At the conclusion of the National Hockey League’s first Expansion Draft, teams wasted little time in announcing a flurry of trades, all between the established clubs and their expansion cousins.
Pens, Rangers First to Swap
Almost immediately after player selection ended, Pittsburgh Penguins general manager Jack Riley took to the podium.
Riley, announced the first post-draft trade, a dea; with the New York Rangers. Penguins sent LW Larry Jeffrey to New York in exchange for forwards Paul Andrea and George Konik, defenceman Dunc McCallum and an unnamed amateur player. This deal is part of a consideration the Penguins were given by the Rangers so they would not draft Boom Boom Geoffrion.
Penguins were one of several of the expansion clubs that were interested in taking Geoffrion. Rangers general manager Emile Francis apparently managed to convince those interested teams not leave Geoffrion alone by way of transactions such as this.
Rangers Reacquire Seiling
In fact, right after the deal with the Penguins was announced, Francis said he had acquired former Ranger (former for only a few hours) Rod Seiling back from the St. Louis Blues. The Blues picked up defenceman Bob Plager, forward Gary Sabourin and two unnamed amateurs.
Seiling, who is only 23, was a key piece in the 1964 trade between New York and Toronto that saw Rangers captain Andy Bathgate move to the Maple Leafs. He’s a smooth skating defenceman with enough offensive ability that the Rangers have considered converting him to a left winger.
The man the Blues really wanted in this exchange was burly defender Bob Plager. He is a rough and tumble rearguard who relishes the rough stuff. He has two other brothers in pro hockey, Barclay and Bill.
Sabourin is an industrious winger who has spent the past three seasons in the Rangers system in the CPHL. He scored 23 goals with Omaha last year.
North Stars’ Blair Busy
Next to the podium was Minnesota North Stars general manager Wren Blair. This was the man most scribes wanted to hear from, hoping to get an explanation on the curious selection of Montreal’s Dave Balon as first skater taken. He didn’t disappoint.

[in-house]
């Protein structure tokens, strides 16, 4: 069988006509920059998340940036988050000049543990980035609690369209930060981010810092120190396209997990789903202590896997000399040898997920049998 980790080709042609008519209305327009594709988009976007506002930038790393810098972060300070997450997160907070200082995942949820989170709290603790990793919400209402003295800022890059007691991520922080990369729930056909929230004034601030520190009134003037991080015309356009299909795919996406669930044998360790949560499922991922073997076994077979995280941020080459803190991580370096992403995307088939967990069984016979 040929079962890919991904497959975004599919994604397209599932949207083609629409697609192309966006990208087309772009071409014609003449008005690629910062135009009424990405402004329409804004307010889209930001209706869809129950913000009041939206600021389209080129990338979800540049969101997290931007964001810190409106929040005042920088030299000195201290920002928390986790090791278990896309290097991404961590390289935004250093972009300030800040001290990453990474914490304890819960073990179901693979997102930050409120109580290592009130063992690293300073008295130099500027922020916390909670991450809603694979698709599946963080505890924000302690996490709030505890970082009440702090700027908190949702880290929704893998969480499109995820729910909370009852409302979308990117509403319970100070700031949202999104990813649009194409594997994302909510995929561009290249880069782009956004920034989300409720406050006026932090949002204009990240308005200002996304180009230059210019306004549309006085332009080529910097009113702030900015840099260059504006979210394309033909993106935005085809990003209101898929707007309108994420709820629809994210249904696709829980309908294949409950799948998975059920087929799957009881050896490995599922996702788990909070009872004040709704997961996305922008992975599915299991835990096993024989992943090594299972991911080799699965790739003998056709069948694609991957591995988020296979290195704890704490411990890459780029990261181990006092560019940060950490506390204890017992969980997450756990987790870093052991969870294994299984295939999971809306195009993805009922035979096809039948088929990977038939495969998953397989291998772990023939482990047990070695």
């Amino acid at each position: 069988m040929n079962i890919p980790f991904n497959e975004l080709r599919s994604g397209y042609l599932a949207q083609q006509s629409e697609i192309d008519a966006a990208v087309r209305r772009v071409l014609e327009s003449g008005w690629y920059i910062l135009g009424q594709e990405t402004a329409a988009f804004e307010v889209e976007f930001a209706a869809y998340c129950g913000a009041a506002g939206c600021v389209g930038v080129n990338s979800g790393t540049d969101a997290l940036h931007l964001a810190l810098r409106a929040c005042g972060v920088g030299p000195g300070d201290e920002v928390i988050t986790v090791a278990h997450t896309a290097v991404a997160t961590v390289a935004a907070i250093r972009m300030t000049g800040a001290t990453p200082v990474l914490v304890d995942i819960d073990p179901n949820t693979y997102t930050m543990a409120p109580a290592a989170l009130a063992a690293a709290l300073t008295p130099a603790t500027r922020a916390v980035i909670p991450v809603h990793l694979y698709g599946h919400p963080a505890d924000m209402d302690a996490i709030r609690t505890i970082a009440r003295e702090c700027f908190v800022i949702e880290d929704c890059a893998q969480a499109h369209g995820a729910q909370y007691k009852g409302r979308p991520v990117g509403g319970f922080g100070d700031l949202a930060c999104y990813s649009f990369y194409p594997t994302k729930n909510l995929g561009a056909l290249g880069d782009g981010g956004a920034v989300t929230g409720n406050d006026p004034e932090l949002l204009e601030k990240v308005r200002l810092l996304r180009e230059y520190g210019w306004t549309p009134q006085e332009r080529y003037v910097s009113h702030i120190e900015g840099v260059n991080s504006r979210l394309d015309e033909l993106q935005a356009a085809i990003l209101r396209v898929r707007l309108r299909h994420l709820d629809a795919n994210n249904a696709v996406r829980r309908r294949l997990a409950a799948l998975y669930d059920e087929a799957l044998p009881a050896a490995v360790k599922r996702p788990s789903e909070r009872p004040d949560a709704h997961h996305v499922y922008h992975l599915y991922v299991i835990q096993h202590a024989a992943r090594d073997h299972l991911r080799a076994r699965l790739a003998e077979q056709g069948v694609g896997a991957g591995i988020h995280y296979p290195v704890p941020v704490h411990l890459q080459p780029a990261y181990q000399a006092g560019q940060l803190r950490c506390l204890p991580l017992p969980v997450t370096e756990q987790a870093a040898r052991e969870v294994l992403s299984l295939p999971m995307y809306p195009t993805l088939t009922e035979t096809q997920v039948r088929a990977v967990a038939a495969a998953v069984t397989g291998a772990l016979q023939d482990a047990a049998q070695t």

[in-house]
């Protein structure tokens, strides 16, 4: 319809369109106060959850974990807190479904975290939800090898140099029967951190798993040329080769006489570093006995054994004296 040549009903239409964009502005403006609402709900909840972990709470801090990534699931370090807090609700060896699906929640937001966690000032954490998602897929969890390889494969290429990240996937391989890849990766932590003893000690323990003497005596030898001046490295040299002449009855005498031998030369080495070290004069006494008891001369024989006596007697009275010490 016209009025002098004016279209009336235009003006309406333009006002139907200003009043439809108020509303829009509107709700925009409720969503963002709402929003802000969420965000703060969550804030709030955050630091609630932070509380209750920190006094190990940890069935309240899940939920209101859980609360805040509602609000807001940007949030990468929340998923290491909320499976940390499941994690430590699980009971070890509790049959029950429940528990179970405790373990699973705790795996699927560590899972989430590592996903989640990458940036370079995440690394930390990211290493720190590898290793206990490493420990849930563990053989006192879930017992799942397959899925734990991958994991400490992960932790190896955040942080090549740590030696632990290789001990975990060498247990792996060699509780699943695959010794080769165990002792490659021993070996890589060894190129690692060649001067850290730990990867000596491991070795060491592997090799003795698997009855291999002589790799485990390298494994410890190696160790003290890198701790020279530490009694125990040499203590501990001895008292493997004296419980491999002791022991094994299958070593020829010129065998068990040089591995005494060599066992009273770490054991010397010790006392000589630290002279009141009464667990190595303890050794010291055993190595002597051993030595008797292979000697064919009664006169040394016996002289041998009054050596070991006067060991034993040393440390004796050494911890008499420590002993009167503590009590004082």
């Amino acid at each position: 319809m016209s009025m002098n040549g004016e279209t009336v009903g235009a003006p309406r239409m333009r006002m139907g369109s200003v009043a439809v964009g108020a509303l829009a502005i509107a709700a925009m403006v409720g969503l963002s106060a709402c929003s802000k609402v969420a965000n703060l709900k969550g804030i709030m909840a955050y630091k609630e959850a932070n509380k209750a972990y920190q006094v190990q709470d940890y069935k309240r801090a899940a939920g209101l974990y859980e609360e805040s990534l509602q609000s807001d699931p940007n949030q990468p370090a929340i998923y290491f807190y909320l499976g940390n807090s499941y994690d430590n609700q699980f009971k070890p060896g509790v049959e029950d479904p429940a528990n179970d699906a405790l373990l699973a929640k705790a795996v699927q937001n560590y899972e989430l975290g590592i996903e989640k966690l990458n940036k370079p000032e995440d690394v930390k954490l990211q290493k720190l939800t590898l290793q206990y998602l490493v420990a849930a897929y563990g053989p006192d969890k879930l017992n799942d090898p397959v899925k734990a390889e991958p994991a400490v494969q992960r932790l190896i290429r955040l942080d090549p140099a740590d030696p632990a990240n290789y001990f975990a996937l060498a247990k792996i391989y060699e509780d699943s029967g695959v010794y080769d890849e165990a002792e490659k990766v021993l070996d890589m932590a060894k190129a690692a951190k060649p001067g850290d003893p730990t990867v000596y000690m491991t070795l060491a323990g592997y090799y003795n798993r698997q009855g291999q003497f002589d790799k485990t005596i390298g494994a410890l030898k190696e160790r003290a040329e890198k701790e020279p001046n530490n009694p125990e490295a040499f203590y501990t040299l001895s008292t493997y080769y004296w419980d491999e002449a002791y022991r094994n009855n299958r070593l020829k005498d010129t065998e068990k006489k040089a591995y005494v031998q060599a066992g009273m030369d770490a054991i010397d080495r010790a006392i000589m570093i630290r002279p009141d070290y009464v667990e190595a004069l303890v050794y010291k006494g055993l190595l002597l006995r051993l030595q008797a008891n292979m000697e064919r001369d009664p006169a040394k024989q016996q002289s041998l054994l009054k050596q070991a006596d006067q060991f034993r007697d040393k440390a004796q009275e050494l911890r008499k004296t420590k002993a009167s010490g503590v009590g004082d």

But he did keep the crowd waiting by first announcing a deal with the Toronto Maple Leafs.
Blair says he has purchased the right to six players on Canada’s national team from the Toronto Maple Leafs. The six players are:
Goalie Ken Broderick
Defenceman Barry MacKenzie
Defenceman Terry O’Malley
Defenceman Gary Begg
Defenceman Paul Conlin
Centre Gary Dineen
Leafs president Stafford Smythe says that the club lost interest in the national team players when they lost 6-0 to Sweden at the World Championships.
Blair announces more North Stars transactions:
North Stars trade defenceman Bryan Watson to Montreal Canadiens for forward Leo Thiffault and defencemen Billy Plager and Barry Meissner.
North Stars also say they have purchased the contracts of centre Andre Boudrias, defenceman Mike McMahon and winger Bob Charlebois from Montreal in exchange for “past considerations.”
Blair says these transactions are part of the considerations received from Montreal in return for taking left winger Dave Balon and not selecting right winger Claude Larose with the first selection of the skater portion of the draft. There was a lot of speculation that even more of these “considerations” are still due to the North Stars.
Red Kelly Upset
Meanwhile, Toronto star Red Kelly is speaking to reporters and is expressing his shock and dismay at not being able to begin his duties as coach of the Los Angeles Kings.
Kelly is visibly upset with today’s turn of events. Kelly was reclaimed by the Maple Leafs in the 10th round of the draft when St. Louis took young defender Darryl Edestrand. Toronto’s move now prevents him from working for Los Angeles or any other NHL club other than Toronto.
Kelly told reporters that he will not take this lying down and if necessary, will go to the Prime Minister of Canada for a satisfactory resolution. Kelly was a member of the Canadian Parliament for several years.
Stafford Smythe said that during the draft he approached the Kings owner Jack Kent Cooke and offered to trade Kelly to Los Angeles if the Kings would select Bernie Geoffrion from the New York Rangers. Smythe felt that he would be able to talk Geoffrion into playing for Toronto.
Smythe reports that Cooke flatly rejected the trade offer, stating he wasn’t going to pay in order to take Kelly to coach his team.
There is little doubt that eventually Kelly will end up as coach of the Los Angeles club, but not before Toronto manages to show Jack Kent Cooke that even though he is now an NHL owner, he is definitely a junior member of that lodge.
We’ll dig a little deeper into this particular mess as rumours continue to swirl and Cooke does a slow burn.